Chief Seattle Oration

Chief Seattle Oration
In his Oration to Governor Isaac I. Stevens, Chief Seattle attempts to convince the whites that they should deal fairly with the Native Americans despite their inferior status. His style of rhetorical strategies and devices of similes, rhetorical questions, and emotional diction, Chief Seattle gets his point across to the whites that the Natives are weak, but not powerless.
First is the emotion Chief Seattle used in the beginning. He says “wept tears of comparison” to help his people gain sympathy. Then later in the oration Chief Seattle says “Your God is not our God!” and forcefully states “Your God loves your people and hates mine.” These two sentences easily show Chief Seattle’s anger and disapproval.
Next through more emotional diction, Chief Seattle adds rhetorical questions to make the reader think and empathize. He says “…he will protect us, but can that ever be” and “How then can we be brother, we are two distinct races.” This lets the reader, Governor Isaac; think whether forcing the Indians out of their land is right or wrong. Also, the rhetorical questions let Chief Seattle express his anger better.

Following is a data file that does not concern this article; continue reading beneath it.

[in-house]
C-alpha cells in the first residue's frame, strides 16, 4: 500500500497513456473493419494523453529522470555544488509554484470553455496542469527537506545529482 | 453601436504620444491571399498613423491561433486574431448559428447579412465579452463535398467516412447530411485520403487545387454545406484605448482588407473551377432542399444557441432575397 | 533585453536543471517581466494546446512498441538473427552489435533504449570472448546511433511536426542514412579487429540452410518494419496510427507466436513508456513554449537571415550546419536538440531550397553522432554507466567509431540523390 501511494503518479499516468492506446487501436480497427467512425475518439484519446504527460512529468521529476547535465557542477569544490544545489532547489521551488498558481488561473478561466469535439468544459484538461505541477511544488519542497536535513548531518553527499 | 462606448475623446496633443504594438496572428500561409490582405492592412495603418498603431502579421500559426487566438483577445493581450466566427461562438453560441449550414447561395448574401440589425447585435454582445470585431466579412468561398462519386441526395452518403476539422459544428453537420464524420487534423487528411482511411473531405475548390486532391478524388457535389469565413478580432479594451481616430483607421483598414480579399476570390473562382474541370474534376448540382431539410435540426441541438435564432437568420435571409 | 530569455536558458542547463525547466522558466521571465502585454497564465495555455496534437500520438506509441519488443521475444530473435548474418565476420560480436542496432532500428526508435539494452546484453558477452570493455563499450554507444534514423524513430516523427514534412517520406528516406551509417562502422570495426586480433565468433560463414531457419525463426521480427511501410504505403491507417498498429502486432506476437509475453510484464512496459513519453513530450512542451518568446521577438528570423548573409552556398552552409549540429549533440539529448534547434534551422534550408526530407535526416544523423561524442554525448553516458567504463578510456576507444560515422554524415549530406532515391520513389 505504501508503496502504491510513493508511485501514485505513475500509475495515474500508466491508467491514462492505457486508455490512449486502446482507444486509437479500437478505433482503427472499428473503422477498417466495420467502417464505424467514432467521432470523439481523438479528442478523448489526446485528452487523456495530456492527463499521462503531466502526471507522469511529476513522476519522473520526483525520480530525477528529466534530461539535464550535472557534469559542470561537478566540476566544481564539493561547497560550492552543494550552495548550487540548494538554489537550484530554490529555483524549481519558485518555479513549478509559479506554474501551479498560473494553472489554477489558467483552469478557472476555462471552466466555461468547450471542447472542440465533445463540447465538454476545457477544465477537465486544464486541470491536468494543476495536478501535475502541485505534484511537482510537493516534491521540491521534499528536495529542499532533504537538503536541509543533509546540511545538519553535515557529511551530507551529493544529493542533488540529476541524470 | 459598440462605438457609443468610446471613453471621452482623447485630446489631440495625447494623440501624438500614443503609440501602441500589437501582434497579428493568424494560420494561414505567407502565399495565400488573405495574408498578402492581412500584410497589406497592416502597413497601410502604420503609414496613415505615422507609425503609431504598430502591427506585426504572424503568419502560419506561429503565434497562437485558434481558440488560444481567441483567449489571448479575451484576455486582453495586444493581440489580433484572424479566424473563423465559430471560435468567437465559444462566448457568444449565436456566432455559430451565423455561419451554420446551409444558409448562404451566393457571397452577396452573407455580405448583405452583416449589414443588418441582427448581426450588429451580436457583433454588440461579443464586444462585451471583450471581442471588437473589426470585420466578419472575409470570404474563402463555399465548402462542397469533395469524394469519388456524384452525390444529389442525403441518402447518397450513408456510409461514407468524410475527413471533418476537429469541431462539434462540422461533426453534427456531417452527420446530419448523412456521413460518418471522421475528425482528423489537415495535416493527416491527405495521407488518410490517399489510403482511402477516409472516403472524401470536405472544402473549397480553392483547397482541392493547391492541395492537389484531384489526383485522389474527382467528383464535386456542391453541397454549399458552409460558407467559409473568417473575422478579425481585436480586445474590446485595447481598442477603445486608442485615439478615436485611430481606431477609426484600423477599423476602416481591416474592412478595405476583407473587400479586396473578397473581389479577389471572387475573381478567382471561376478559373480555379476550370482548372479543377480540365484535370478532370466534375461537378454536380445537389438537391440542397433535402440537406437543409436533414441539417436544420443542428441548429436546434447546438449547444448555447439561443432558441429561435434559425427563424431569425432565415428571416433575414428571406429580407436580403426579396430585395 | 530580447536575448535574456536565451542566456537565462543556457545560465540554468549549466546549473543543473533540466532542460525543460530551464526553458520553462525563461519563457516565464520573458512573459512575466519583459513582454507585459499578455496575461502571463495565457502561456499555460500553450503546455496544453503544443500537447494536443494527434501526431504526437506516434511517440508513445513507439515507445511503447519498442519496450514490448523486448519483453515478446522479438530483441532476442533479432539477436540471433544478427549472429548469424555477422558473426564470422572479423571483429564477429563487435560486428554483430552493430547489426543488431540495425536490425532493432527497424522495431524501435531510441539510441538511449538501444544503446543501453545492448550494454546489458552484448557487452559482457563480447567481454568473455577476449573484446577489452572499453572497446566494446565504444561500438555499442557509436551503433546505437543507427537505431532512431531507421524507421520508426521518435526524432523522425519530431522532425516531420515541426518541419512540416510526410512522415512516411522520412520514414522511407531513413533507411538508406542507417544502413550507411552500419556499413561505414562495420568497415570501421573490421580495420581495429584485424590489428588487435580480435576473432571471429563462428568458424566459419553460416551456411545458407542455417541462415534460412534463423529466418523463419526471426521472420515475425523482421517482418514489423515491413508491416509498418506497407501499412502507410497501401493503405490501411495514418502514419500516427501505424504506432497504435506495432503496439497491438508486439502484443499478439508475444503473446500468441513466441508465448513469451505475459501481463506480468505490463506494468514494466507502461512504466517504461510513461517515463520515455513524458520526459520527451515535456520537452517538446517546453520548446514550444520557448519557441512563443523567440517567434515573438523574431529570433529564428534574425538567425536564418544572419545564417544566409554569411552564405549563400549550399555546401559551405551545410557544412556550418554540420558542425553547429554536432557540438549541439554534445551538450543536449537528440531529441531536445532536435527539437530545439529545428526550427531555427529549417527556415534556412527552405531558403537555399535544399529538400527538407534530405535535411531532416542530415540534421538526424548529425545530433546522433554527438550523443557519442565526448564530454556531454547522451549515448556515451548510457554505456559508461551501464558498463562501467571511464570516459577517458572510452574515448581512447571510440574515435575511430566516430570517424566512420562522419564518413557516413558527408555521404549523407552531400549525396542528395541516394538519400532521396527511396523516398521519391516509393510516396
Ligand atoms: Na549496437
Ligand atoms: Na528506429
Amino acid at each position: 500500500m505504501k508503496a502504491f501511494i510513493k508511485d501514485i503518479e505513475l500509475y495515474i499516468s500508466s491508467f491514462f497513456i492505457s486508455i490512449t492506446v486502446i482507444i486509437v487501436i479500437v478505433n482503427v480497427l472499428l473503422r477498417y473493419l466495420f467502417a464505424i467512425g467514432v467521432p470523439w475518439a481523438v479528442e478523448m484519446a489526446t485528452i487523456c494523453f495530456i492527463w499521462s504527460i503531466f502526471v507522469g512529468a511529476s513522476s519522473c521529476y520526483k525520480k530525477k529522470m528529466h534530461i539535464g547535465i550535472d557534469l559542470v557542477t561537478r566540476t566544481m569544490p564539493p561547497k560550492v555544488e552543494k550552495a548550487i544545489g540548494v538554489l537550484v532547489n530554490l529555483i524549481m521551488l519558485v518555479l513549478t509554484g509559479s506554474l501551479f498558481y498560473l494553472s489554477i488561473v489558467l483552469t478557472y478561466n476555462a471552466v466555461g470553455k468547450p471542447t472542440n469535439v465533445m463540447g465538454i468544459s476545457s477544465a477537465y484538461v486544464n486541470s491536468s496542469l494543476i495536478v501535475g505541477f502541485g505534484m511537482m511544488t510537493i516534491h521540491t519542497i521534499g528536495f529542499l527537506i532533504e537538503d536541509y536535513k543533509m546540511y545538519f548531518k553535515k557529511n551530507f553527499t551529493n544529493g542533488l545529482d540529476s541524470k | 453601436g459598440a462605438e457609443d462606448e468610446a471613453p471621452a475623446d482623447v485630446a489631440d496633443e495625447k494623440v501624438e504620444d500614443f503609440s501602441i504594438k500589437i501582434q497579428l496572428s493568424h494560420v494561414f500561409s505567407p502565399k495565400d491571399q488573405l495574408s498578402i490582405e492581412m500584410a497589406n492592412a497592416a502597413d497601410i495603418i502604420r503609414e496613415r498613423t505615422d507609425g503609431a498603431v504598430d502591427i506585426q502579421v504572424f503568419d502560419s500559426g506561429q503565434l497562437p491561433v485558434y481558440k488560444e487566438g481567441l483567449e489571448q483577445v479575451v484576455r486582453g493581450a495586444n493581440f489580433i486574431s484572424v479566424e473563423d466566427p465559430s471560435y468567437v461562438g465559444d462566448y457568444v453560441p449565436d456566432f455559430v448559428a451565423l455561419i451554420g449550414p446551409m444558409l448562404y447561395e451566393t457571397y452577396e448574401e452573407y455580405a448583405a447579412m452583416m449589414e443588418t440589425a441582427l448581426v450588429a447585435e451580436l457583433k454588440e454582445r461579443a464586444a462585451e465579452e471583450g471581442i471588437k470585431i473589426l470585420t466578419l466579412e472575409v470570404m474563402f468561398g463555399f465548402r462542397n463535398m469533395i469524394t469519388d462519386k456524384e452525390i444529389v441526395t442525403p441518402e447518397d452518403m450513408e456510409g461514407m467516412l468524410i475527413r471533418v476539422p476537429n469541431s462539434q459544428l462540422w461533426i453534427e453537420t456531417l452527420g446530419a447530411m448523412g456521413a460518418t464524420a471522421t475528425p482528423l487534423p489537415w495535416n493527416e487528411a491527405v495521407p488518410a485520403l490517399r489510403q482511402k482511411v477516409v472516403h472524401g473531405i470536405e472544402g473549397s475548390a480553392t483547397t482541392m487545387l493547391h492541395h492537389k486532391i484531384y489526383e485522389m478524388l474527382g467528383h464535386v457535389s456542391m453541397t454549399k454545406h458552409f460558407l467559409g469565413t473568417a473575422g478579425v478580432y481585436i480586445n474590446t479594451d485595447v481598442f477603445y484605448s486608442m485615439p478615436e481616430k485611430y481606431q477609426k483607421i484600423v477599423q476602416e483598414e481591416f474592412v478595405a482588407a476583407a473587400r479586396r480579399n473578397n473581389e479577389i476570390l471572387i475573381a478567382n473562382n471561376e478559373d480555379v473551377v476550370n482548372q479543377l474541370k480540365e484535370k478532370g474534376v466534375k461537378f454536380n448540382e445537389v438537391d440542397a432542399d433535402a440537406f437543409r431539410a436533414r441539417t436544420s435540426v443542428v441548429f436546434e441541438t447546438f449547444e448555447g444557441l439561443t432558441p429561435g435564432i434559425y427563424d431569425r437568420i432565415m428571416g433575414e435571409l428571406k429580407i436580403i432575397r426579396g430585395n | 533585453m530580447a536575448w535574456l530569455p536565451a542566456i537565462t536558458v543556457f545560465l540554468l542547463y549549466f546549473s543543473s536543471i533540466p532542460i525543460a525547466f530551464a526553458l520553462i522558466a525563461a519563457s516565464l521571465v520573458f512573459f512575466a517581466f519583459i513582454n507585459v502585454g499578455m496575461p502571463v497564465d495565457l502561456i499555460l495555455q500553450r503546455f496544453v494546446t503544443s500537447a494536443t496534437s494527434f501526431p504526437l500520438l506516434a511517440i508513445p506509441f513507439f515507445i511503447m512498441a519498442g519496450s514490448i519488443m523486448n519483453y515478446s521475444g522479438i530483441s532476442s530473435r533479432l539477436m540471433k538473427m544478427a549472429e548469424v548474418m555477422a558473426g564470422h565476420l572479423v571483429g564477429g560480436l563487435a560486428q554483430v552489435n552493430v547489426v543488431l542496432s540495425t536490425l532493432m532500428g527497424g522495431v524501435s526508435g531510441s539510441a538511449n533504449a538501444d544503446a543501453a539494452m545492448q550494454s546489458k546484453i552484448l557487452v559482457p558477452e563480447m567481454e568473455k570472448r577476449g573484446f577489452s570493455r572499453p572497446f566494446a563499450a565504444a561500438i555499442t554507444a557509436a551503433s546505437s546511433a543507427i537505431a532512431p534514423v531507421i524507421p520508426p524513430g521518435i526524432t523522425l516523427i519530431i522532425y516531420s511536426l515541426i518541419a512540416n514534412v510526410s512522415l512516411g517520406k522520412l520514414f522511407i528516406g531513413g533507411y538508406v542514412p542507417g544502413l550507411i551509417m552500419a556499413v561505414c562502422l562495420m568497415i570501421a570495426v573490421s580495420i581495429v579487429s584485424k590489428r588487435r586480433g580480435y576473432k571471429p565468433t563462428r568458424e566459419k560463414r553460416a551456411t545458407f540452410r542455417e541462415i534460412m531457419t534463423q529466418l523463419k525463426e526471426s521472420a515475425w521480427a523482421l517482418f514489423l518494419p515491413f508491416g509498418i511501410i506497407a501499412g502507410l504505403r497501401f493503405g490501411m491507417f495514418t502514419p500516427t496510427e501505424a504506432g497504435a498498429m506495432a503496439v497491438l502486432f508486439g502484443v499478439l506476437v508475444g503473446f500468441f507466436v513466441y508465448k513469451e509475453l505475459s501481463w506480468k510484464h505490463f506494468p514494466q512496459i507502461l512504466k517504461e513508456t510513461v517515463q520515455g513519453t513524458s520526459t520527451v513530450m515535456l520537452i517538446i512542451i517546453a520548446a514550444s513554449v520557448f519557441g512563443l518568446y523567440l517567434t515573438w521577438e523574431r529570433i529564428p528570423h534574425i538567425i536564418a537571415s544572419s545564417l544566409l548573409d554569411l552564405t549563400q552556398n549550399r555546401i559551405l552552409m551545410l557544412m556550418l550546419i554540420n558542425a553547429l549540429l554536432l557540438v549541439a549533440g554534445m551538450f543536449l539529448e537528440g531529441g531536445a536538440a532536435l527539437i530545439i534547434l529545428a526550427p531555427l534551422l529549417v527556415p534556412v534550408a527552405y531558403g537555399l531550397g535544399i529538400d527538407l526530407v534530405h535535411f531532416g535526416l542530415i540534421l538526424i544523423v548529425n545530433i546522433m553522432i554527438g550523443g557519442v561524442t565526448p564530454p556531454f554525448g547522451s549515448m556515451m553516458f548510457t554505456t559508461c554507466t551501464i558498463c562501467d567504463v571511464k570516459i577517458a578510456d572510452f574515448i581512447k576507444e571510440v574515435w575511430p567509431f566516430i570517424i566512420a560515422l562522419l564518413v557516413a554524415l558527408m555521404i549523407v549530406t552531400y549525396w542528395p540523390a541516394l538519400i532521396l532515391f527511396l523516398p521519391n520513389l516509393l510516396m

Similes are used a lot in this passage. With some imagery involved, Chief Seattle describes the decrease in Native Americans and increase of white people. He describes the whites intruding his land as “grass that covers the prairies.” The decreasing number of Native Americans was described as “scattering trees of a storm-swept plain.” The storm that took over represents the whites that are pushing out the Indians. His comparison of whites to grass growing anywhere like a storm, Chief Seattle is establishing the idea that whites are greedy land owners in Governor Isaac’s mind.
To conclude, Chief Seattle’s usage of similes, rhetorical questions, and emotional diction, helped him achieve his purpose on what was happening to his tribe and land.